I began this process when I started at Leslie Park two and a half years ago. Golf courses and environmental principles don’t have to be opposing forces. I hope this certification will demonstrate our daily commitment to environmental stewardship.

The city of Ann Arbor and Leslie Park Golf Course are committed to environmental stewardship every day. We appreciation Audubon International’s recognition of our efforts.

From the press release:


ANN ARBOR, MI – Thursday, Feb. 2, 2012 - Ann Arbor Parks & Recreation is proud to announce Leslie Park Golf Course (LPGC) has achieved designation as a “Certified Audubon Cooperative Sanctuary” through the Audubon Cooperative Sanctuary Program for Golf Courses, an Audubon International program. Scott Spooner, LPGC Course Superintendent, has led the effort to obtain sanctuary status on this course and is being recognized for Environmental Stewardship by Audubon International.

“I am extremely proud to add this mark of distinction in the industry to our achievements. Scott has demonstrated an unwavering commitment to the environment and to both the quality and care of Leslie Park Golf Course since he was hired. I am excited we received this honor and commend the staff for their efforts to make this come to fruition over the past two years,” said Ann Arbor Parks & Recreation Manager Colin Smith. Smith also acknowledged the collaborative work of golf course staff and Ann Arbor’s Natural Area Preservation (NAP) Program staff for their cooperative efforts in achieving this status.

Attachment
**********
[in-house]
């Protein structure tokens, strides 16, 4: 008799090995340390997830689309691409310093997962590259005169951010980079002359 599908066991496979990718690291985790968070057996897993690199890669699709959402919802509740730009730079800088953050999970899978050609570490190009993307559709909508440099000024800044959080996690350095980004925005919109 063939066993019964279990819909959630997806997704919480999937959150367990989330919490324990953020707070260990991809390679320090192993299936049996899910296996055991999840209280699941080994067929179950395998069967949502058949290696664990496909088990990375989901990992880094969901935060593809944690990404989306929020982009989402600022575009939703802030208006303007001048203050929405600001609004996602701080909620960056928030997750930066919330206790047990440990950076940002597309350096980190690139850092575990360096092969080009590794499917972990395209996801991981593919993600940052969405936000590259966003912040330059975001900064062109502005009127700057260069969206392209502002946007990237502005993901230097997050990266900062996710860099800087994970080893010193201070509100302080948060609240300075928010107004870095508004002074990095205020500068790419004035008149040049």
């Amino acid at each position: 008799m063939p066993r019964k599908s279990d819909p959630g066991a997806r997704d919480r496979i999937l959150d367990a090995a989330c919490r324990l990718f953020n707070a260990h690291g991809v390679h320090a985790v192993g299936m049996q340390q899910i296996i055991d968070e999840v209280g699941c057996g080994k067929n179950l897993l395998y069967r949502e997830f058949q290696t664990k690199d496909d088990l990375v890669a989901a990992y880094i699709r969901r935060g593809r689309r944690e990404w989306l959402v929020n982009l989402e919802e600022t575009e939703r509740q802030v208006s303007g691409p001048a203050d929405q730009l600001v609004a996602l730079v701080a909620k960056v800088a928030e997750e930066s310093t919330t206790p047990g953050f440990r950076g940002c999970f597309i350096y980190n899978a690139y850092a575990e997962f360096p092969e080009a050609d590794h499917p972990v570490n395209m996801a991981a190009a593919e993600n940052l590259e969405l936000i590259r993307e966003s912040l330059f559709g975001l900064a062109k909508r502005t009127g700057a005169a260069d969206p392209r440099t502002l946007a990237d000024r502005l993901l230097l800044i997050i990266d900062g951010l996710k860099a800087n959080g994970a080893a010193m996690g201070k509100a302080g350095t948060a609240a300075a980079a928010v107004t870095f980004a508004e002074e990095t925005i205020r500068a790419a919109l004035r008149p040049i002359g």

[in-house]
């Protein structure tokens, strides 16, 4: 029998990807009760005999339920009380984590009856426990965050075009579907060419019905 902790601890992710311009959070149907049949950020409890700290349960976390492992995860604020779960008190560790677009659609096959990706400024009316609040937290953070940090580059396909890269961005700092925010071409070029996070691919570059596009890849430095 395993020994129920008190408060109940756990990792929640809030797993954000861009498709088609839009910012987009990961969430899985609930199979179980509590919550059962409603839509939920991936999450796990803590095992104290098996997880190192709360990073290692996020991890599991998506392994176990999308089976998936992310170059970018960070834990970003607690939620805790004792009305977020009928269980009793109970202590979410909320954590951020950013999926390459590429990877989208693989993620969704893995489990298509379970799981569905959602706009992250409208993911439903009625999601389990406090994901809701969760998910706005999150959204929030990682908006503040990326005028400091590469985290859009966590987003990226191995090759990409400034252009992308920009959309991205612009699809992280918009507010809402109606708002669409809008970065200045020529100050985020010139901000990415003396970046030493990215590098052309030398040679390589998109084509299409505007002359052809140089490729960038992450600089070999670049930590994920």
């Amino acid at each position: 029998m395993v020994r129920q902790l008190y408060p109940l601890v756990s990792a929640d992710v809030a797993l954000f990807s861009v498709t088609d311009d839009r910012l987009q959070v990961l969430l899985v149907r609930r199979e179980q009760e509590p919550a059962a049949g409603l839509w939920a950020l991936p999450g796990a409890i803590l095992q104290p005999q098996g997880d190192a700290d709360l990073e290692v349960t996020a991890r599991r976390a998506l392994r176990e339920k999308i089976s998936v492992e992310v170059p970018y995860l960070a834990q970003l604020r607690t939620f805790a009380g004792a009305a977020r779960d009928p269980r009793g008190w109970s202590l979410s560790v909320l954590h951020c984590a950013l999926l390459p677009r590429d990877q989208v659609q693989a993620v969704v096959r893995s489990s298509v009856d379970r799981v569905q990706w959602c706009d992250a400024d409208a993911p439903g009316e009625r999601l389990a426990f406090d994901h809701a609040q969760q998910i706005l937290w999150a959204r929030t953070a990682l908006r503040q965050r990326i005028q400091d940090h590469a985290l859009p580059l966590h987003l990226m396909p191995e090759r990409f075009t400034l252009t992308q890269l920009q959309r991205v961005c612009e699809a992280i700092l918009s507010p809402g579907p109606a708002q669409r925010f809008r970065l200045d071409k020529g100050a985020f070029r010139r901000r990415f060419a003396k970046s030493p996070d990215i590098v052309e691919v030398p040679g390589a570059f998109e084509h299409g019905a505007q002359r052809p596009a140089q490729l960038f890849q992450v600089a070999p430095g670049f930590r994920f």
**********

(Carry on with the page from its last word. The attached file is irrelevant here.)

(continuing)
“One of my favorite parts of the certification process has been the community outreach. It’s great to be able to show our community that golf courses can be good stewards of the environment,” said Scott Spooner Superintendent, Leslie Park Golf Course.

Leslie Park Golf Course is the 11th course in Michigan and the 960th in the world to receive the honor. Additionally, LPGC is only the 2nd course in the state to be certified in Audubon’s program and the Michigan Turfgrass Environmental Stewardship Program.